Category Archive: Lawsuits

/ / / /

LSAC’s Disability Discrimination Settlement: What it Means

We wrote at the beginning of the year about how, due to a ruling by California courts, LSAC could no longer disclose which scores were taken under accommodated testing conditions. The catch was that the ruling only applied to LSAT test-takers in California.

Well, sound the trumpets and ring the bells, because that’s no longer the case. LSAC settled with the U.S. Department of Justice, agreeing to fork over $7.73 million (no wonder it costs so much for simple changes like switching testing centers!) and to stop flagging the LSAT scores of test-takers who received extra time.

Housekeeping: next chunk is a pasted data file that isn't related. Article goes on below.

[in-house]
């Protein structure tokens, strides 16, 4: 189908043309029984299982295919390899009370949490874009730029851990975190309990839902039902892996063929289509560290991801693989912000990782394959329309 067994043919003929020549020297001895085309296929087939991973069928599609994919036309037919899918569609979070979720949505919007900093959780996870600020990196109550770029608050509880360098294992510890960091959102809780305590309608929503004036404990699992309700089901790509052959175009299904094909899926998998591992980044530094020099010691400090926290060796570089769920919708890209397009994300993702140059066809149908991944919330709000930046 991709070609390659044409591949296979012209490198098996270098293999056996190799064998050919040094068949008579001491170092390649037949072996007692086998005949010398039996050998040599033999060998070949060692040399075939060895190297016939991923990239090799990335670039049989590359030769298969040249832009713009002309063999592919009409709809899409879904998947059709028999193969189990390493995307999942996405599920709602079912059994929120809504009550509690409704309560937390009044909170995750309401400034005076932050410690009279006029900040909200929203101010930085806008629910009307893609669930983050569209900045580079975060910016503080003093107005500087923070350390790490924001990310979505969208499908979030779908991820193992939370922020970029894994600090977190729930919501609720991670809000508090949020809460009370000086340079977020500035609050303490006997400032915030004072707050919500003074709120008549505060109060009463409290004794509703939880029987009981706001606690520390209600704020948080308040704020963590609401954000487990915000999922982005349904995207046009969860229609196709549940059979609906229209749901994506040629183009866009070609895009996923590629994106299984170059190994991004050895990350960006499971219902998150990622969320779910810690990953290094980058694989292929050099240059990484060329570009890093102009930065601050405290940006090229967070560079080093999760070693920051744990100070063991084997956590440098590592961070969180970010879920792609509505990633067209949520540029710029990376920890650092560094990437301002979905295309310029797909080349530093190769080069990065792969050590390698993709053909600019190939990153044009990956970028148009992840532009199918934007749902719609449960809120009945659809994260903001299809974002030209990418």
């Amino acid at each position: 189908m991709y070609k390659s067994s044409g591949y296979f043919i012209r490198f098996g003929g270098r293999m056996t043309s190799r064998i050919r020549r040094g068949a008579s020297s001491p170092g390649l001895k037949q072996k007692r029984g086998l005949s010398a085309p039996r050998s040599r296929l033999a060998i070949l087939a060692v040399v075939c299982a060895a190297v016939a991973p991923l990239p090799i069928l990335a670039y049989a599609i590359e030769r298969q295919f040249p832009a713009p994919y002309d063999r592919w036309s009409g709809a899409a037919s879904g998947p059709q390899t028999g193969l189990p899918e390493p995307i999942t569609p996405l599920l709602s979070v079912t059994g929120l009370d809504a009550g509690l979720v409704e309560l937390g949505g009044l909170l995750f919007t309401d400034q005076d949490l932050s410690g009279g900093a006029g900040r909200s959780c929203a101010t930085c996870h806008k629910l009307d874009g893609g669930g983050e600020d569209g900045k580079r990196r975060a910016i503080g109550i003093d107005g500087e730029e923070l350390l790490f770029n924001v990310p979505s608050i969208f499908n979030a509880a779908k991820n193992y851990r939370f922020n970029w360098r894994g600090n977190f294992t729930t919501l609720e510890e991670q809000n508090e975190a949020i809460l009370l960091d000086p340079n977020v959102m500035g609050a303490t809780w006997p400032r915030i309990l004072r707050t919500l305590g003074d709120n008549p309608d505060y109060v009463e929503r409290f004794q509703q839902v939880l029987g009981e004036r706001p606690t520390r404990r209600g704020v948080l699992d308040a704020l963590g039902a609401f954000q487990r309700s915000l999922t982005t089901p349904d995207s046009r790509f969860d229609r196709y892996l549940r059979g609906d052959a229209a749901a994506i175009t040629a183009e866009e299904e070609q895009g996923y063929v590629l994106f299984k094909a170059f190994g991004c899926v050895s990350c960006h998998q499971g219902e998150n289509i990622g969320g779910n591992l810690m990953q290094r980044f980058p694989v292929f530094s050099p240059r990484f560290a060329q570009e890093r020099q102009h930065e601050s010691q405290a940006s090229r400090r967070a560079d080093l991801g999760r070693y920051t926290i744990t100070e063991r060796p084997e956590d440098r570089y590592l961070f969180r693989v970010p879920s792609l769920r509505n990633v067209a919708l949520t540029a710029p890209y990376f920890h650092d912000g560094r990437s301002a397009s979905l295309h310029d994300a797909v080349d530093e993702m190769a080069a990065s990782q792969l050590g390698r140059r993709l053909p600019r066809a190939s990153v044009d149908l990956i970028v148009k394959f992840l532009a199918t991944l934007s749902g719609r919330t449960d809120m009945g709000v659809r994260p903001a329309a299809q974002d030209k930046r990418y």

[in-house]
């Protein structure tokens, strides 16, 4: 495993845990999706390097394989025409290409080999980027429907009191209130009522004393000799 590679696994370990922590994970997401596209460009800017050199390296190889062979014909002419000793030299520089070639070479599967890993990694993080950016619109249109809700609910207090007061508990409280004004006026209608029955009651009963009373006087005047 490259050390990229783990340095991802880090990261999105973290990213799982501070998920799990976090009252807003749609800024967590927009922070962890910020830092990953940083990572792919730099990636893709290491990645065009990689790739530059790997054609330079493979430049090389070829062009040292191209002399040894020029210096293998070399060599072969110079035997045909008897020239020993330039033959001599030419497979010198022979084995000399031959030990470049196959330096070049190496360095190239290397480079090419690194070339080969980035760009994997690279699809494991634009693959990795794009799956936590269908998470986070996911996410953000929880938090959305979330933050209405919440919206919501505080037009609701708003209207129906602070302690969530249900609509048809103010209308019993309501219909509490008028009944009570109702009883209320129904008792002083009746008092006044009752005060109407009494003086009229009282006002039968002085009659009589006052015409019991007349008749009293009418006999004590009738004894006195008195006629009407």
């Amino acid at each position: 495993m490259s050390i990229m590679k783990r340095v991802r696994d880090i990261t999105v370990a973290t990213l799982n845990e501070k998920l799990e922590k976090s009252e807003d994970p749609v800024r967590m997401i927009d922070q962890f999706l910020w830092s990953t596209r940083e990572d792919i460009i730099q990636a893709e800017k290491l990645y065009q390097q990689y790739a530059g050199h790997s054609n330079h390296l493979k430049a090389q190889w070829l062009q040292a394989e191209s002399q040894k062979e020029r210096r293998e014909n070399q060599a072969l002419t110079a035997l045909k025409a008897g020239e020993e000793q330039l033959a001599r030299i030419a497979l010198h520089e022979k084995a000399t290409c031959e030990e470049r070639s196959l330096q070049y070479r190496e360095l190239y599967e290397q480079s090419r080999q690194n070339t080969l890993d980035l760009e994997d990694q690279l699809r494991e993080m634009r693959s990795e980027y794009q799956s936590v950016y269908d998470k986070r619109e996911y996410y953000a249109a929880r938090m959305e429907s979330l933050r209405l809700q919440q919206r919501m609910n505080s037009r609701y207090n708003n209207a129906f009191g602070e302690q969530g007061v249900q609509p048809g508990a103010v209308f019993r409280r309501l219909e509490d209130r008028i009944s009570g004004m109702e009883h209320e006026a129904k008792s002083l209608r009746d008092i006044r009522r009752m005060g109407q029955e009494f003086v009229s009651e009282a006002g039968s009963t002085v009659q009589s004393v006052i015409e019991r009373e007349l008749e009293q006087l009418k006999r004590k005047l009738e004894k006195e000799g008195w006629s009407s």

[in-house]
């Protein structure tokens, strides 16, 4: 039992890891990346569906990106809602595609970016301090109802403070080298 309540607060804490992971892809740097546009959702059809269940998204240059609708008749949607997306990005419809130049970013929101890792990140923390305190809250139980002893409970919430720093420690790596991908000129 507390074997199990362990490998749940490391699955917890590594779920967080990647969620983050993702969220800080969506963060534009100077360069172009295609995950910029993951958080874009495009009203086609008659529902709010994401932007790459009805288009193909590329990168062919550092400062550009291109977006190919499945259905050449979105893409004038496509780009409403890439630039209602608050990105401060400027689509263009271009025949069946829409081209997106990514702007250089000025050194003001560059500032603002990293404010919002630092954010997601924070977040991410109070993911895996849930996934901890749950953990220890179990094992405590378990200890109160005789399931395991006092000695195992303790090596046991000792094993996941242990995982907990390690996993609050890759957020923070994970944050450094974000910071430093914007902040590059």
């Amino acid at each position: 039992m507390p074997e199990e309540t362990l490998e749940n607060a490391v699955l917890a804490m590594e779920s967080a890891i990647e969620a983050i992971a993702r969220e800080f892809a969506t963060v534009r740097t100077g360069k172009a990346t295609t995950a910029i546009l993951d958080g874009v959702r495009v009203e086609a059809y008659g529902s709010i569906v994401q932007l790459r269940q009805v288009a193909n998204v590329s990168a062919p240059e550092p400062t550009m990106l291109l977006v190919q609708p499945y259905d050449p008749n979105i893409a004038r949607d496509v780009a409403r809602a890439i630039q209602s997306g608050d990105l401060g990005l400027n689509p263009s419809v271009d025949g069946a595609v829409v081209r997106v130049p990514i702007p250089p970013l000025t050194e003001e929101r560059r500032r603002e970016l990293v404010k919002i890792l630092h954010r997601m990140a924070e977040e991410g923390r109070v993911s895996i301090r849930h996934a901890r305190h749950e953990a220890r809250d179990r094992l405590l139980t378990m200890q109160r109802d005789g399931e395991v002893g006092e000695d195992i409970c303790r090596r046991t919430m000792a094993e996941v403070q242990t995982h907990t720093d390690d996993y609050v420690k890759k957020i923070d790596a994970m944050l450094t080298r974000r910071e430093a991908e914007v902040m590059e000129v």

On the one hand, it’s a policy change that makes sense. The point of allowing test-takers with ADHD to take the test with extra time was to level the playing field, and if those LSAT scores are flagged, it’s not at all clear whether the playing field was actually leveled.

/ / / / / / / /

A Look Back at a Weird Week in Court Cases

We here at Blueprint LSAT Prep like to keep you informed. And not just about law school admissions and LSAT stuff, but also the goings on in the world of law.

Legal cases sometimes make their way into the news, usually because a famous person is involved, but sometimes, and this is pretty rare, no celebrities are involved and the case is just so weird and crazy-sounding readers will click on the headline anyway. This past week there were three such stories: suing your parents for tuition, upskirting and blackout gambling. Let’s do a recap!